Study nature, love nature, stay close to nature. It will never fail you. Frank Lloyd Wright – Architect paddock
As the sayings go, we live in seven-year cycles, have seven-year itches and are formed by the of age seven, so re-appraising one of our key projects recently turned seven seemed to make sense. The Lychee Garden’s original brief from Halo’s founder, Tim Oulton was to build much needed staff accommodation and communal living spaces inside an established orchard and vegetable garden adjacent to one of the company’s workshops in southern China.
It’s turned into so much more than that, a rare opportunity to test ideas and understand design learnings over time.
Minimum impact on the garden was always a key aim, the curvilinear spiral plan of the 7 buildings that house the 14 rooms, were scaled and carefully positioned amongst the mature Lychee trees, only 3 needed relocation for construction. These round houses used reclaimed local bricks and timbers for the exterior shells and combined local construction techniques and vernacular design elements with newer ideas and materials to create high quality retreats sensitive to their surroundings.
The interiors were envisaged as cocoons, the curved walls ‘hug’ their inhabitants after long work days far from home. The warmly hued 60m2 spaces are paved in natural stone with raw off-form concrete finishes, re-claimed bricks and salvaged timber cabinetry. Windows have been positioned differently in each building to take in seasonal conditions and private vantages of the dappled greenery, which over the years has increasingly become a sanctuary for birdlife safer from an ever-expanding industrial neighbourhood.
At the heart of the garden a large communal lounge, dining room and kitchen are contained in an arching 12 meter diameter timber dome. This first prototype was conceived by Halo as a prefabricated building concept that can be shipped anywhere in the world in 3 containers and has gone on to be sold in various countries for a multitude of uses. Certified to German Passivehaus standard, Halodome uses sustainably sourced FSC & reclaimed timbers, high performance glazing and insulation to create a soaring column free space that can be internally configured in many different ways.
A smaller 9 meter diameter panoramic version of the dome with a truncated wall of glass has since also be developed, ideal for villas and resorts requiring fast assembly in remote locations. Passive energy design principles that take careful consideration of sun control, ventilation and insulation, when combined with modern high performance and other recycled materials, can create buildings with smaller ecological footprints and ongoing energy cost savings.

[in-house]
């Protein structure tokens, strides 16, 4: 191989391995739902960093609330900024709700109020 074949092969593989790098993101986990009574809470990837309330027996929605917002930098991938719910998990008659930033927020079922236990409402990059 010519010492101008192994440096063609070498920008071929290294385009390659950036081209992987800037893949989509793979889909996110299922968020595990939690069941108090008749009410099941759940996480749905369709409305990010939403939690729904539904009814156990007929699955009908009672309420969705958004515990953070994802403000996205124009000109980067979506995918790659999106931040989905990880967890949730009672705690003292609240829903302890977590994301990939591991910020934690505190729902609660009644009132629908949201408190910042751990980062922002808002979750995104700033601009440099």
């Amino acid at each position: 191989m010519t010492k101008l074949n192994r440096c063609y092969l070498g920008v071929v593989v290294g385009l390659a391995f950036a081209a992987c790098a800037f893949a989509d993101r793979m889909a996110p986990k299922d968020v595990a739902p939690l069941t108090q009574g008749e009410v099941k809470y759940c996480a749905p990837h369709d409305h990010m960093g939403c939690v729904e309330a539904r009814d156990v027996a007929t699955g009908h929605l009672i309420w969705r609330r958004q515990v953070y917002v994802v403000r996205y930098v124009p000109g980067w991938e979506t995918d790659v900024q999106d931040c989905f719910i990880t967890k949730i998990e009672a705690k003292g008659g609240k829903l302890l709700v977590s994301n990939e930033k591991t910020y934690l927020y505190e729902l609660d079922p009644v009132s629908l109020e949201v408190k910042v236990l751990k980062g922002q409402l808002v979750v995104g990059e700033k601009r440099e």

The Lychee Garden continues to supply fruit & vegetables for daily use. A reed bed sewerage system was installed to treat all onsite waste water, the final tertiary stage of the system uses a long shallow gravel bed densely planted with Ginger Lilies. The roots filter the water over the 7 days it takes to flow through the pond, at the end the water can be reused on the orchard. The system has required very little maintenance with no more than annual pruning required to encourage regrowth of the fragrant Lilies which flower profusely during the summer.
So what are the key septennial learnings?
Firstly, design ideas and materials need to stand up to the reality of local conditions, the sub-tropical climate of Guangdong is harsh with hot, humid, wet summers taking their toll on materials. The Red Cedar shingles of the original dome haven’t fared well whereas the reclaimed bricks of the Roundhouses actually look better, the dome is now available with a range of stainless-steel claddings.
Secondly, ideas also need to survive the limitations of local expertise. The low-quality materials and limited skills available to form the concrete roof structures of the round houses were initially a disappointing reality of these conditions, however in context the patchwork of raw formed concrete ceiling finishes combined with the strong radial structural forms have together become one of the most beautiful elements of the interior spaces.
Understanding how people use spaces is an ongoing, lifelong observation. Flexibility will always be paramount for the longevity of buildings as ideas about functionality and comfort change over time. The Lychee Garden continues as an intersection point for a wide range of staff, visitors, designers and customers, a place where collaborative discussions can evolve informally in an inspiring and relaxed atmosphere, which 7 years ago was also the core brief.